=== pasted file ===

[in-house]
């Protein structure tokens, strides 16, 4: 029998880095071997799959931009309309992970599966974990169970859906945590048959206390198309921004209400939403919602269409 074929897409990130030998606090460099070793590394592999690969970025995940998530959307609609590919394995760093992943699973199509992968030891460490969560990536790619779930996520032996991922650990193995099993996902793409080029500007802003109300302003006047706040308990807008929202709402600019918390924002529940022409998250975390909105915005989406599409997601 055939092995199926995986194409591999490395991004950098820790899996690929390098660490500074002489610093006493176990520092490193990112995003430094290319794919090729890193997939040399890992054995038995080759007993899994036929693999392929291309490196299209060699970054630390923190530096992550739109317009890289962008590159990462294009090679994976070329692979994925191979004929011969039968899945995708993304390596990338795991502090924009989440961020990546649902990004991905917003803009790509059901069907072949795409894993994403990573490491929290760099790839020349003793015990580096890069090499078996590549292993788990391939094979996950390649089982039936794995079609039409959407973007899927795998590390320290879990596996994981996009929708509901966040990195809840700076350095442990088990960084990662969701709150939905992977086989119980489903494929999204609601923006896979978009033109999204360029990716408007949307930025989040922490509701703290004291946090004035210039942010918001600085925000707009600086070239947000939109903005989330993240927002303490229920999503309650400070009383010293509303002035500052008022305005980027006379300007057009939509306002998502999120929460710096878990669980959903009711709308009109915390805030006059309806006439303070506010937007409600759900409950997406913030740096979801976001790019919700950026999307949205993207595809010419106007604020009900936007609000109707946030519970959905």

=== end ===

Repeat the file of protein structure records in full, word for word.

[in-house]
């Protein structure tokens, strides 16, 4: 029998880095071997799959931009309309992970599966974990169970859906945590048959206390198309921004209400939403919602269409 074929897409990130030998606090460099070793590394592999690969970025995940998530959307609609590919394995760093992943699973199509992968030891460490969560990536790619779930996520032996991922650990193995099993996902793409080029500007802003109300302003006047706040308990807008929202709402600019918390924002529940022409998250975390909105915005989406599409997601 055939092995199926995986194409591999490395991004950098820790899996690929390098660490500074002489610093006493176990520092490193990112995003430094290319794919090729890193997939040399890992054995038995080759007993899994036929693999392929291309490196299209060699970054630390923190530096992550739109317009890289962008590159990462294009090679994976070329692979994925191979004929011969039968899945995708993304390596990338795991502090924009989440961020990546649902990004991905917003803009790509059901069907072949795409894993994403990573490491929290760099790839020349003793015990580096890069090499078996590549292993788990391939094979996950390649089982039936794995079609039409959407973007899927795998590390320290879990596996994981996009929708509901966040990195809840700076350095442990088990960084990662969701709150939905992977086989119980489903494929999204609601923006896979978009033109999204360029990716408007949307930025989040922490509701703290004291946090004035210039942010918001600085925000707009600086070239947000939109903005989330993240927002303490229920999503309650400070009383010293509303002035500052008022305005980027006379300007057009939509306002998502999120929460710096878990669980959903009711709308009109915390805030006059309806006439303070506010937007409600759900409950997406913030740096979801976001790019919700950026999307949205993207595809010419106007604020009900936007609000109707946030519970959905």